Hopes fade for active Bush tech policy
Those expecting the much-awaited appointments of the Bush administrations technology policy team were disappointed after a press conference last week at the White House.
At the meeting, President George W. Bush did announce that Silicon Valley venture capitalist Floyd Kvamme, who during the 1999-to-2000 election cycle sprinkled nearly $200,000 on Republican candidates and causes, will volunteer to help head a White House advisory council on technology and science.
The president also championed easing export restrictions on high-powered computers and threw his support behind a permanent research and development tax credit.
"We want the R&D credit to be permanent, and were working with members of the Senate to do so," Bush told the crowd of assembled high-tech executives. "A lot of us in this administration have been in the world of taking risk. We understand that one of the most important parts about government policy is that there will be certainty in the policy."
Bush also said: "Science and technology have never been more essential to the defense of the nation and the health of our economy. I will hear the best scientific and technological advice from leaders in your field."
But as weeks have turned into months, with most of the key government technology posts still lacking appointments and Bushs budget calling for skimpy federal investment in technology R&D, criticism has been mounting that the president is only paying lip service to the issue.
Rob Atkinson, vice president at centrist Democrat think tank the Progressive Policy Institute and director of its Technology & New Economy Project, said the reason Bush did not go into details is because "he has nothing to define."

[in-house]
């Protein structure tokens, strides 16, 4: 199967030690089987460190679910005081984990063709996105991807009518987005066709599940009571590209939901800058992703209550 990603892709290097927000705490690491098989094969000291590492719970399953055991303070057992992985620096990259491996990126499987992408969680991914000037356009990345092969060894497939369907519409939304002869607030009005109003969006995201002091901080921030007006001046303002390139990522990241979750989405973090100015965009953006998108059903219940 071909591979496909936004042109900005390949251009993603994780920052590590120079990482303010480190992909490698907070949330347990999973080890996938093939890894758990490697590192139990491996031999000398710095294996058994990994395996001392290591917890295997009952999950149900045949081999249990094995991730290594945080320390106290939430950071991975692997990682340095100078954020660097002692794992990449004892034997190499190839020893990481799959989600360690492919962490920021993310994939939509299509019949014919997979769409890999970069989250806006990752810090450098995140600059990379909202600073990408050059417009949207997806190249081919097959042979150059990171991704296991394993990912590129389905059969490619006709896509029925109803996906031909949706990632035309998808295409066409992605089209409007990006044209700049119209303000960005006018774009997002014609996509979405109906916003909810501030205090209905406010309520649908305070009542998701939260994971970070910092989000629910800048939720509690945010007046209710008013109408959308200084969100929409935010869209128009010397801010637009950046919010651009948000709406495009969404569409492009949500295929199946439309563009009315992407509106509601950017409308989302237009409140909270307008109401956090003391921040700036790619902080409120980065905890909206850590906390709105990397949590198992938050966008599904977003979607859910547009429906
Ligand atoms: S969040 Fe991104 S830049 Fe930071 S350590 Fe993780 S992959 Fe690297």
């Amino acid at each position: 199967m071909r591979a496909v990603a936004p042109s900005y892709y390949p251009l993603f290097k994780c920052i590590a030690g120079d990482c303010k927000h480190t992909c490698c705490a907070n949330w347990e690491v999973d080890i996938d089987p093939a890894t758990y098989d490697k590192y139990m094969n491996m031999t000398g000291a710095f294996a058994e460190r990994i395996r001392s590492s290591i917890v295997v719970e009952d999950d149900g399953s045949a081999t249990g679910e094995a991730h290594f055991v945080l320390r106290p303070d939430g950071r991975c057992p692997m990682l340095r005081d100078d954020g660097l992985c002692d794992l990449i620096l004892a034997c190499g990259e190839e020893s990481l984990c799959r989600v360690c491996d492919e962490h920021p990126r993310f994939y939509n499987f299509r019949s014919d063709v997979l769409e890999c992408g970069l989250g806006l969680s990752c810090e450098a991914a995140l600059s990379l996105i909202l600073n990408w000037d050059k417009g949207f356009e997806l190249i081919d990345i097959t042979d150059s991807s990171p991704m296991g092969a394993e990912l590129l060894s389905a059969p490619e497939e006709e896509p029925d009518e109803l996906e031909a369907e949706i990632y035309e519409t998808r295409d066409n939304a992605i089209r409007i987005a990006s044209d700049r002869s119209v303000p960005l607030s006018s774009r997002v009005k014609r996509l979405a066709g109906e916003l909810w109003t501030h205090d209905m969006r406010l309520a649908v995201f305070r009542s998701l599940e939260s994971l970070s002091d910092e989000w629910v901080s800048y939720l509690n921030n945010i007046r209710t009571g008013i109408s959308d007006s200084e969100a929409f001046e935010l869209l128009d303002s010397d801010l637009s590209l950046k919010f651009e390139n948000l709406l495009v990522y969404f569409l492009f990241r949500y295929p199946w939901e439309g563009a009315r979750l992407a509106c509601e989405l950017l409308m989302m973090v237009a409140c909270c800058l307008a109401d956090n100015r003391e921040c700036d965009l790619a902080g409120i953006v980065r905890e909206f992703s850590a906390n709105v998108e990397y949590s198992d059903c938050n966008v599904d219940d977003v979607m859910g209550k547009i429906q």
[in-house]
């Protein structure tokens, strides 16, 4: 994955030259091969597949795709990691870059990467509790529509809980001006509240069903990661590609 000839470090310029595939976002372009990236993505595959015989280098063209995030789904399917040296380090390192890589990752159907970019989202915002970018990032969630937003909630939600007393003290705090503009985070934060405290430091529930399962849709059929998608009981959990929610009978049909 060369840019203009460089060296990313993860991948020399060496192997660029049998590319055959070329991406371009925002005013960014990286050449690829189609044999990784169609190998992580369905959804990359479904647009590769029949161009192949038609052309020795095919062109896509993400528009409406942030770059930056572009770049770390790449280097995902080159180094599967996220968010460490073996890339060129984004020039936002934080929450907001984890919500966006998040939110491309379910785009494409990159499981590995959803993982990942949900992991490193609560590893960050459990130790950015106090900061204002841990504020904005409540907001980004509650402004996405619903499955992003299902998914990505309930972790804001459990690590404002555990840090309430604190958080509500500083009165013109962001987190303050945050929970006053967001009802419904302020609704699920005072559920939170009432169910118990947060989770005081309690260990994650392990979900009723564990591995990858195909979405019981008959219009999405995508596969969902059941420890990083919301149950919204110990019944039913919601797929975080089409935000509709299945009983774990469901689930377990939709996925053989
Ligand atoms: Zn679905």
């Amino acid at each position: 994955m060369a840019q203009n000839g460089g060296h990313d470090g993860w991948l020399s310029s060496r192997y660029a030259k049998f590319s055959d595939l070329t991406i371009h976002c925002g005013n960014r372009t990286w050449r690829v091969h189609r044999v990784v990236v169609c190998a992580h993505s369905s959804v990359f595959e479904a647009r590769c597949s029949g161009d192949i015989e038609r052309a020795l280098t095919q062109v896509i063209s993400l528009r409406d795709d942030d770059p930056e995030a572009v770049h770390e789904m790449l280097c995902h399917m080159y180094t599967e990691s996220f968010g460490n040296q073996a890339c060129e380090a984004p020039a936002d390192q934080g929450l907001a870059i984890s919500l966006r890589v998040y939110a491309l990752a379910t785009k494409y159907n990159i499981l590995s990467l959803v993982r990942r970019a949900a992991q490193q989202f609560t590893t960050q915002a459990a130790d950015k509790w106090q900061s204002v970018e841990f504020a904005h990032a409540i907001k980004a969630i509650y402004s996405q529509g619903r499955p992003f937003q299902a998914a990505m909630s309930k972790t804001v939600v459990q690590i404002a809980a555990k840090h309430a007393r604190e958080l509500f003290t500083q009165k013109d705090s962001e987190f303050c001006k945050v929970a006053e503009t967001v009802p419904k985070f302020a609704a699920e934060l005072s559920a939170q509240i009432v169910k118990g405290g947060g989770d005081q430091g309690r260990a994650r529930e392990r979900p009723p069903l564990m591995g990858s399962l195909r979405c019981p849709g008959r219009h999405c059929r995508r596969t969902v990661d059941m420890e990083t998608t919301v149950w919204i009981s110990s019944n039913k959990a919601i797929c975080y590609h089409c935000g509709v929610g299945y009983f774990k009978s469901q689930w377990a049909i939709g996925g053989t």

"As long as he is governing as a really supply-side conservative, which he is now, we wont see a New Economy agenda coming out of the administration," Atkinson said. "This is an administration that wants to run the country like a well-oiled corporation. The only problem is the well-oiled corporation is General Motors, not Cisco [Systems]."
Bush champions, on the other hand, said that, if nothing else, the presidents high-tech agenda will likely translate into a hands-off approach, which they welcome.
Marc Holtzman, Colorados secretary of technology, who attended the meeting, said: "The presidents approach is not to pick winners in the economy, but to set preconditions upon which all industry can succeed."
Holtzman said there was "almost unanimous consensus in that room" that the presidents tax-cutting plan "will be positive on the technology sector."
He was seconded by Bob Herbert, former chief operating officer at Microsoft. "The best thing the government can do is get out of the way," Herbert said, predicting that Bushs inclination, when it comes to high-tech, will be to leave it alone.